This is day one. Sometime during the night, I awakened with thoughts about photography that needed airing. I thought perhaps others would care to hear those thoughts. One does this sharing these days in a Blog. Welcome.
Thoughts: We are one of the few animals that is a visual hunting species. Cheetahs, and some breeds of dogs and horse flies are sight hunters, but almost all other animals from single-celled organisms to the large mammals hunt with other senses--most notably the sense of smell. We humans also make initial choices about mates using primarily visual signals. This sense that is intimately connected with both eating and breeding is our most trusted and important means of relating to the world.
Thinking of the importance of visual information to us as humans makes a technology that has the ability to engage our sense of sight a very powerful tool. We tend to believe what we see, whether the thing we see is in three or two dimensions. The magic and power of photography has always been that what it shows us we believe to be reality. Whether that belief is hardwired into our brains or whether it is a cultural artifact is a matter for debate.
In truth, photography has never been a true or accurate representation of reality--even before Adobe Photoshop made photos as malleable as putty. Early photos were, of course, without a third dimension, without colour, without true size, without any accompanying scent or sound, and were not taken with lenses that covered the whole 150 degree angle of view the human eye has. All photography is, of necessity, abstract, even colour photography shot with lenses that cover the same 150 degrees of angle as the human eye. And, yes, even the earliest photographers were busy retouching negatives and prints to idealize them--it just took more skill and effort then than it does now on Photoshop.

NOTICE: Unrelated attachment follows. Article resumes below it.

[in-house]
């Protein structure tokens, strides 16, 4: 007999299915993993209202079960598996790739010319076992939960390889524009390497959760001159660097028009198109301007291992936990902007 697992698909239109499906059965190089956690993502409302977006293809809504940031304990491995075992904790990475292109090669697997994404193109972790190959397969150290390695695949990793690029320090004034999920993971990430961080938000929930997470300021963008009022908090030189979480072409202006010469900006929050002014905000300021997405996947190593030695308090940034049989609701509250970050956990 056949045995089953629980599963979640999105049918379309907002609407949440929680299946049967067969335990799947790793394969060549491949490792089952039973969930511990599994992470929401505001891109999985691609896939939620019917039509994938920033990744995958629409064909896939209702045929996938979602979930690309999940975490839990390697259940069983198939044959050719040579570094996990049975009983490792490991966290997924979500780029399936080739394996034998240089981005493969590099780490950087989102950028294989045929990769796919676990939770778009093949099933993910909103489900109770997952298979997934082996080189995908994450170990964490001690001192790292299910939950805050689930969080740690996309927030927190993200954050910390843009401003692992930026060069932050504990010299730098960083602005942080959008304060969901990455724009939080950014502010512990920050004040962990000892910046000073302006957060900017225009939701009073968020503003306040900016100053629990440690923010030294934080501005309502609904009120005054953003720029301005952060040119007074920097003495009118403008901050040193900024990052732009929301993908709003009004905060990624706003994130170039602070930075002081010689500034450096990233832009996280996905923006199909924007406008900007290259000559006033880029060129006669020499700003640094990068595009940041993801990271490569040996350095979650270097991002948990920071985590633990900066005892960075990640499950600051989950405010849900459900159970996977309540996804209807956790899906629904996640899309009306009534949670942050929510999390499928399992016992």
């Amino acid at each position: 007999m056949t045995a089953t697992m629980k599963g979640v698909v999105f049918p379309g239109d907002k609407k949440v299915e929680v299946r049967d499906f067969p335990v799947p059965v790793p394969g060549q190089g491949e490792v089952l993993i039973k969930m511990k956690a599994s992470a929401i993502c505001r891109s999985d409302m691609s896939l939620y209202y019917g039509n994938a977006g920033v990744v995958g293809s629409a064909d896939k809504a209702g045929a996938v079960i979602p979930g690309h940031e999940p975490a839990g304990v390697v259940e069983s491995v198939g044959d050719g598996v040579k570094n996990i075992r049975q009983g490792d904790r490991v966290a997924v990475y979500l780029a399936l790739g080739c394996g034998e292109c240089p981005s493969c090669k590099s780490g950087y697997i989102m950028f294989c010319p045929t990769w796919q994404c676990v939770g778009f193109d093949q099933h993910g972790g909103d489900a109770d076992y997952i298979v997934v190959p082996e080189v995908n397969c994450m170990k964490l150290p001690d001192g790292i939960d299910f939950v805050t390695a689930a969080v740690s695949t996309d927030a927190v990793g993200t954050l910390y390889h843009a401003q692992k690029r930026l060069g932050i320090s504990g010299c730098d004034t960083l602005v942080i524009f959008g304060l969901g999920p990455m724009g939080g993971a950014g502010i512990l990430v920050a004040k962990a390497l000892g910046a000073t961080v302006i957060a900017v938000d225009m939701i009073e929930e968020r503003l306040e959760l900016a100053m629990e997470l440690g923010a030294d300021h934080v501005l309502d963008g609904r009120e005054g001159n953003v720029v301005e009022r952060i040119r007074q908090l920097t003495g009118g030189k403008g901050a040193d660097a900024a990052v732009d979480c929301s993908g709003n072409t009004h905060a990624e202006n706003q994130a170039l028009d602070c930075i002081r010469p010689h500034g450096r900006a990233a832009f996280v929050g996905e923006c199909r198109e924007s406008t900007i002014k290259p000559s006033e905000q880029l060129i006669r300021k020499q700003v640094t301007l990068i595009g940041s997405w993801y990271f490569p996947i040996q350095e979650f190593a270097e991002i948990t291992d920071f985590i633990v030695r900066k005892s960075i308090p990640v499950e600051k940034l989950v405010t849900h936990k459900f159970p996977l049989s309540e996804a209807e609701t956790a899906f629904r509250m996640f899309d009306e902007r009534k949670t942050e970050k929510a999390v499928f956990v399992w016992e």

The question in my mind, as stated two paragraphs up, is whether humans will always see photos as real or will the digital age and Photoshop cause a cultural shift that permanently weakens what seems now an instinctive belief in the reality of what we photographers create in two dimensions.